Here come the Belgian mussels!
Is there a more Belgian dish than mussels? Yes, there is: Belgian mussels! And it’s no utopia, because Colruyt Group is participating in projects to cultivate mussels in our North Sea. At a later stage, oysters and seaweed will also be grown. An earlier research project resulted in our first mussels from the Westdiep zone (Nieuwpoort) in 2019. Those were extensively tasted and ... approved! A first - limited - commercial mussel harvest is expected in 2022. A year later, we should be able to celebrate the first full Belgian mussel season. Why and how are we going to do that? You can read about that here.
Why cultivate our own shellfish and seaweed?
Shellfish and seaweed (products) will be on the menu more often in the coming years. They contain little fat and have a favourable protein composition, making them excellent alternatives for meat. By growing them ourselves, we want to be able to respond better to the rising demand, while at the same time making progress in quality, freshness and sustainability.
The combined cultivation of three native species (mussels, oysters and seaweed) at high sea would be unique in the world. Stefan Goethaert: “After previous test projects, we know that this will not be easy given the rough conditions and the currents in the Belgian North Sea. That's why we're doing it step by step.”
Obtaining the operating and environmental permit for the Westdiep zone, a project zone in the Belgian North Sea five kilometres off the coast of Nieuwpoort and Koksijde, was a first important step.
With the permits taken care of, the group is now looking for partners for the installation and maintenance of mussel lines, the cultivation and harvesting of Belgian mussels, and their processing and packaging.
After thorough preparation, we intend to start sowing around fifty mussel lines in the second half of 2021. Initially, we will use a quarter of the project zone. In the long run, this will account for some 250 tonnes of mussels.
A lot of research and innovation has gone into this, but we are now very close to launching the very first sea farm in the North Sea.Stefan Goethaert, quality and production manager at Colruyt Group.
Sustainable and local partnerships
For the different steps in this project, we will call upon a lot of experts. “Preferably local, Belgian partners,” adds Stefan Goethaert. “In this way we can contribute to local employment and innovation in the Belgian aquaculture and food sector. We are delighted to have Belgian hydraulic engineer DEME on board."
In balance with nature
Our group attaches particular importance to the environment. Therefore, we will combine this project with nature management initiatives in the North Sea. We strongly believe that cultivating shellfish and seaweed will positively impact both the water quality and biodiversity in and around the farm's infrastructure. The impact on the environment will obviously be adequately monitored in the coming years. We will report on this to an evaluation committee comprised of various actors, such as public authorities and the MUMM scientific department responsible for managing the marine environment in our North Sea.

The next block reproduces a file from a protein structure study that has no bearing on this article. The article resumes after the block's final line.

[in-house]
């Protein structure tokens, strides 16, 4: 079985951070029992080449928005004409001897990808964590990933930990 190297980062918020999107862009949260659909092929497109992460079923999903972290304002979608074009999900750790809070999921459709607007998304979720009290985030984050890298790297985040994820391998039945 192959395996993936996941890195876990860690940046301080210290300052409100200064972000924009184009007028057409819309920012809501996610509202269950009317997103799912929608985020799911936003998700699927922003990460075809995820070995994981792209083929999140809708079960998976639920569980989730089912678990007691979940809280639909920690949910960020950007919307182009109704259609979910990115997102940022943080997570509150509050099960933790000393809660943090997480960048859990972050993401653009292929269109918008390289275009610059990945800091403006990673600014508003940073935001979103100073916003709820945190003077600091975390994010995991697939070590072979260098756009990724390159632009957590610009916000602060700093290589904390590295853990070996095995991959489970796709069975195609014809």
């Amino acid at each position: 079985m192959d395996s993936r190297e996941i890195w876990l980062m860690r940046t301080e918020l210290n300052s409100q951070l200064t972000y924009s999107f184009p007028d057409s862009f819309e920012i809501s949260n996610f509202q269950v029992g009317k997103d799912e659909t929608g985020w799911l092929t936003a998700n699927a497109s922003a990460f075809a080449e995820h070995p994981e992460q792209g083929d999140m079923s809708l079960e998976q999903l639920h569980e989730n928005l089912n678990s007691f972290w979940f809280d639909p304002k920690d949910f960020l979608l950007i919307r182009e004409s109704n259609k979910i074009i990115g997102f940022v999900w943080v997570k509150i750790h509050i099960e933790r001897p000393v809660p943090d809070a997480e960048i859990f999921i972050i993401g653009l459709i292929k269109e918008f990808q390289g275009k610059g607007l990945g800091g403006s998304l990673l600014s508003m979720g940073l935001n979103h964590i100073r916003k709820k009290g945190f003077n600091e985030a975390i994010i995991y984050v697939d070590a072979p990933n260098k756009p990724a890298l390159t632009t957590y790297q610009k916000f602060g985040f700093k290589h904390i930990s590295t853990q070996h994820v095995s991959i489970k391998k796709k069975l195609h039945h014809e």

Continued investment in research
The sea farm project is in line with the ambitions of the European Green Deal and the vision of the Flemish Government. In addition, we continue to focus on aquaculture research and innovation by taking an active role in research projects such as:
- SYMAPA research into the combination of aquaculture and passive fishing.
- UNITED the reintroduction of oyster banks and oyster farming in offshore wind farms.
- Blue Marine hatchery initiatives for seaweed, oysters and shrimps.
We expect that the sea farm will provide a lot of insights and therefore add value to current and future research projects, in which we will of course continue to participate.Stefan Goethaert
We have long believed in the economic and social added value of aquaculture. In recent years, we have actively participated in research projects such as Value@Sea and Edulis. In the summer of 2019, customers could even taste our first experimental mussel harvest from the Westdiep zone. “We are convinced that we can channel the knowledge we have gained and the partnerships we have built into successfully cultivating Belgian mussels on a commercial scale,” concludes Stefan Goethaert.
With this initiative, we contribute to the following Sustainable Development Goals of the United Nations.